2 Foods to Help You Shed Pounds and Eat Smart!
Written by: Doris Dahdouh
Avocados and chickpeas should be on everyone’s grocery list. Avocados have a smooth and creamy texture that can be used in many dishes. I know people shy away from them because they are known to contain high amounts of fat, however, it is important to remember that avocados have mostly monounsaturated fat, the “good fat”.
Monounsaturated fats help lower your levels of bad cholesterol, keeping your heart healthy and strong. In addition to healthy fat, avocados contain protein, fiber and are rich in vitamins so really, they’re kind of a powerhouse when it comes to having a super healthy nutritional profile! They are also great for your skin and may even aid in weight loss.
Chickpeas, also known as garbanzo beans, have a beige color and a mild nutty flavor. They have some of the same health benefits as avocados and are a great source of protein and fiber. They are also good for your blood pressure and great for digestion, keeping your bowel movements regular, leaving you feeling lighter.
To get you started, I am sharing some of my simple recipes below that use both avocados and chickpeas. Always opt for fresh and organic ingredients to obtain the highest quality – including the highest nutrition – in your food.
1. Avocado toast
Mash up 1 small avocado and spread on your favorite toasted bread (preferably sprouted or gluten-free), then sprinkle with a little himalayan or celtic sea salt.
In a medium sized bowl, mix the following ingredients: 1 medium sized avocado, mashed; 1 medium tomato, diced; 1 handful of freshly chopped cilantro; 1 small red onion, diced; juice from a ½ medium sized lime; sea salt and pepper to taste.
3. Avocado-Dill Salad
In a medium sized bowl, mix the following ingredients: 1 large avocado, diced; 1 medium cucumber, diced; 1 medium tomato, diced; 1 small sweet onion, diced; 2 large handfuls of freshly chopped dill; juice from 1 medium sized lime; 2 tsp turmeric; sea salt and pepper to taste.
*Use dry chickpeas to avoid unnecessary added chemicals and large amounts of sodium. Soak a cup of dried chickpeas overnight in cold water, drain in the morning, transfer to a large pot and replace water. Set to boil for two and half hours, or until soft. If using canned beans, make sure you’re opting for BPA-free versions, no salt added.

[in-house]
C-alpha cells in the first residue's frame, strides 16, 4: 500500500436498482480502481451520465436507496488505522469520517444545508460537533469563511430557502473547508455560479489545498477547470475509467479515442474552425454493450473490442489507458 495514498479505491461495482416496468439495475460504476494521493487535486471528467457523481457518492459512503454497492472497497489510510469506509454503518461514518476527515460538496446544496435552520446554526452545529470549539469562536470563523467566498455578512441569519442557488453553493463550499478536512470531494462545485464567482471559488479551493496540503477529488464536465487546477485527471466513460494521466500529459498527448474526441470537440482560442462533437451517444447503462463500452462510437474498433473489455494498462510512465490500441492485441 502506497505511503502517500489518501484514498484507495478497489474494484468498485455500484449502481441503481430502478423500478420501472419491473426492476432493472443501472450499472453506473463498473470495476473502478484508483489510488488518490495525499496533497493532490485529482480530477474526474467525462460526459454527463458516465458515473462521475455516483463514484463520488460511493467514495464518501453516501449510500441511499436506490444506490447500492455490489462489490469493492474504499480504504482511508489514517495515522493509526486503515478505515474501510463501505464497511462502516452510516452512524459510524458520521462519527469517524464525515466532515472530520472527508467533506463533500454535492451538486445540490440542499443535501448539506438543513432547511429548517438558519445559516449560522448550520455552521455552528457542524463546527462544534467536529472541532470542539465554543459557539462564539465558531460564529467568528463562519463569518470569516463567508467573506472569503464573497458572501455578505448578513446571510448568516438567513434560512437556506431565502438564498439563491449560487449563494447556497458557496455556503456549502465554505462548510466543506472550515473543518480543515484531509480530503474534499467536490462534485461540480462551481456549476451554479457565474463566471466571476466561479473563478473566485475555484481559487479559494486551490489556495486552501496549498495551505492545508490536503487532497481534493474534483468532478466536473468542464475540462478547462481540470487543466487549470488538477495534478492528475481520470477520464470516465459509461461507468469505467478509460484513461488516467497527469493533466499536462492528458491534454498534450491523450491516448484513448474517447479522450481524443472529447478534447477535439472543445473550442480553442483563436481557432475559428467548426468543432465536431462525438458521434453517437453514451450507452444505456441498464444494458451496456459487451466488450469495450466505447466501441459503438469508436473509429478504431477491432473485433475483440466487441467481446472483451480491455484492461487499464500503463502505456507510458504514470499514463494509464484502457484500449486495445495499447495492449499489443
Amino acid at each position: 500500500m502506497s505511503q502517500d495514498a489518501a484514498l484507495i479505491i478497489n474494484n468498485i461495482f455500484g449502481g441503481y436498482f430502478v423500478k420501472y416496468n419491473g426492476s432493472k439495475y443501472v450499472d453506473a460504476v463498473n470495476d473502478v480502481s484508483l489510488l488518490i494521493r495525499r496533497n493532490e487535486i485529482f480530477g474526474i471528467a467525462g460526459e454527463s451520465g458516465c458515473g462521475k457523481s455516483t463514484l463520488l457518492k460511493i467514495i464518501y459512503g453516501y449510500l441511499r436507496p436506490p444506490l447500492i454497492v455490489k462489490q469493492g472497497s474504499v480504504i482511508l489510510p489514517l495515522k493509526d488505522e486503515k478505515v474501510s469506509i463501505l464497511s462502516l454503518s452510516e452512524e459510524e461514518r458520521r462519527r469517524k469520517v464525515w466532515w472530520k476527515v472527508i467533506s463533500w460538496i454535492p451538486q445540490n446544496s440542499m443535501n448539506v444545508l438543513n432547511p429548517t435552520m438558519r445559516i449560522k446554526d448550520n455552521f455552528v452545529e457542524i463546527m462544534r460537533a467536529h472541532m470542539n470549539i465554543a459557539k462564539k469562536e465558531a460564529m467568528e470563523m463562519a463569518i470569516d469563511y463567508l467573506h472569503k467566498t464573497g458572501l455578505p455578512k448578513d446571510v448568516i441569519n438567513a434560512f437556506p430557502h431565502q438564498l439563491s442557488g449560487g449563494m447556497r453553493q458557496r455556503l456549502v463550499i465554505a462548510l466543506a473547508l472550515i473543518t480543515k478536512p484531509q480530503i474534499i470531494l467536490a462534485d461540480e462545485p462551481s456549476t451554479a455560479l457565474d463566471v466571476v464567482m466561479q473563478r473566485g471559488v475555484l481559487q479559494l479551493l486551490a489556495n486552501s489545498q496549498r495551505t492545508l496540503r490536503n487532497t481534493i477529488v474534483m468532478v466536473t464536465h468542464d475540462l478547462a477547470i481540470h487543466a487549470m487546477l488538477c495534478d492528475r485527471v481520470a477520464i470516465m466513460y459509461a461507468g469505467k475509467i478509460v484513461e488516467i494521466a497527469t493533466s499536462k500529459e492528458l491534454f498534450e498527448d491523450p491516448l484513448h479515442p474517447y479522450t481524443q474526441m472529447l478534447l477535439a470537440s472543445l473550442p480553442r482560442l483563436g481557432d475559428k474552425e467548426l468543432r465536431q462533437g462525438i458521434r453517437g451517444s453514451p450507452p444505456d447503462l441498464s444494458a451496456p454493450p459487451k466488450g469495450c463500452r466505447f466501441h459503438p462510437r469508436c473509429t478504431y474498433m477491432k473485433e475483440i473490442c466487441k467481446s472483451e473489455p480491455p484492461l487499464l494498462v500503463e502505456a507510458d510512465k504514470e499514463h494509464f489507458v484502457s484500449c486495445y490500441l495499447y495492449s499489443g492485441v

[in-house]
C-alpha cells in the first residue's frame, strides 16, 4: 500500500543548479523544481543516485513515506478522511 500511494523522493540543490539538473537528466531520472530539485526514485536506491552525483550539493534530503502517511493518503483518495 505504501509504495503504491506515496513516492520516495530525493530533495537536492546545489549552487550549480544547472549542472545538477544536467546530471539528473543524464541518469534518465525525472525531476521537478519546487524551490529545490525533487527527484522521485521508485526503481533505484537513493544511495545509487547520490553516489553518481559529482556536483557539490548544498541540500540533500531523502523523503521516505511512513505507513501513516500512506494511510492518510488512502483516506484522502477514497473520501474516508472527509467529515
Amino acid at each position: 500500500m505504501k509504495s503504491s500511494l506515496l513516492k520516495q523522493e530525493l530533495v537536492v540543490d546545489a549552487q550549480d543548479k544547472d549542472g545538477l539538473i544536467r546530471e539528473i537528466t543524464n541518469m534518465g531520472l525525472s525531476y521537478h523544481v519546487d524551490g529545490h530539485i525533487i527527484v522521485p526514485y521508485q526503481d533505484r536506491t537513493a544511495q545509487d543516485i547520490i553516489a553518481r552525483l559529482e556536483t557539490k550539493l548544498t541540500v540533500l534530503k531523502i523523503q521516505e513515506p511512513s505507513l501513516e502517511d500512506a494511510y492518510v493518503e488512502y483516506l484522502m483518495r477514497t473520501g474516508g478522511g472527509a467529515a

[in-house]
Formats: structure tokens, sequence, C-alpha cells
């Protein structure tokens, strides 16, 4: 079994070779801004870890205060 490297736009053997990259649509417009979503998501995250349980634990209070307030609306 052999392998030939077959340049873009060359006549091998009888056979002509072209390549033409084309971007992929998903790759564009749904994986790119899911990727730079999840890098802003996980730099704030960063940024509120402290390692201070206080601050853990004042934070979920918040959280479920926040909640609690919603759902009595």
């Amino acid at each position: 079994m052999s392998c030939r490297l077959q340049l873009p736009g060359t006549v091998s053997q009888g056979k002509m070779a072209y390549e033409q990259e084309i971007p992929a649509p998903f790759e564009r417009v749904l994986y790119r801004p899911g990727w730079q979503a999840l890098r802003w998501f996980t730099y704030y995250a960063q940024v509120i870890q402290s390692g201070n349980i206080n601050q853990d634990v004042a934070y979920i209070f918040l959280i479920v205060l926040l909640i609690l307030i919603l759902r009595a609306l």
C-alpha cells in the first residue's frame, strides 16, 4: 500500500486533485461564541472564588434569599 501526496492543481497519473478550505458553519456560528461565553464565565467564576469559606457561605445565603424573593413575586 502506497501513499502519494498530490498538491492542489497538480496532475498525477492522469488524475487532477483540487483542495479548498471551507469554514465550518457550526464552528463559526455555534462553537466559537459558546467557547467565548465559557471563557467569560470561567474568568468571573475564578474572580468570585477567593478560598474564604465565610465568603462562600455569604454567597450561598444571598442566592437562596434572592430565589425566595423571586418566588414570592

Add the following ingredients to a blender and puree: 1 cup chickpeas, 2 Tbs tahini (sesame paste), 1-2 fresh cloves of garlic, ¼ cup water, ¼ cup olive oil, juice from 1 medium sized lemon, 1 tsp cumin, sea salt and pepper to taste.
2. Tomato Chickpeas and Rice
- In a medium sized sauce pan: add 2 Tbs extra virgin olive oil and set to medium heat.
- Add 1 diced medium onion. Sauté until onions are translucent.
- Add 4 fresh minced cloves of garlic and stir for an additional 1-2 mins.
- Add 1 large diced tomato, sea salt and black pepper to taste and stir until tomatoes are slightly mushy.
- Add ½ cup of organic marinara sauce from a jar.
- Stir in 1 cup chickpeas. Continue to stir while adding ½ cup of water and taste. Add more salt and pepper if needed.
- Turn up the heat to boil, then cover and reduce heat to simmer for 5-10 mins.
- When done, serve over your favorite organic rice.
3. Chickpea Salad
In a medium sized bowl mix the following ingredients: 1 cup chickpeas; 1 medium cucumber, diced; 1 medium tomato, diced; 1 small sweet onion, diced; ¼ cup extra virgin olive oil; juice from 1 medium sized lemon; 1 tsp ground cumin, sea salt and pepper to taste.
I hope you enjoy my recipes and make them often! Having an idea of how to use avocados and chickpeas can help you to incorporate the foods into your daily diet, not to mention, enjoy good food and lose weight in the process. Bon Appétit!
Doris Dahdouh has a Master’s Degree in social work and has helped counsel children and help families since 2001. In 2012, she became very ill due to a hormonal imbalance and autoimmune disorder. Doris was diagnosed with Polycystic Ovarian Syndrome (PCOS) and Premenstrual Dysphoric Disorder (PMDD) many years ago and was treated with mainstream medicine which did not help her. She hit rock bottom before finding refuge in holistic living, by juicing, going gluten free and eating clean, organic, whole foods. Over the past couple of years, Doris has educated herself on a healthy lifestyle by reading information by Dr. Joel Furhman, Drew Canole, Dr. Mark Hyman, Dr. Josh Axe, Vani Hari (a.k.a. Food Babe) and more.
Doris is enrolled to become a certified health coach with the Institute for Integrative Nutrition and is very excited to help others achieve their best by combining her psychoanalytic skills and what she hopes to learn in the health coaching certification program. With a heart for others, she is eager to continue assisting as many people as possible towards optimal health.
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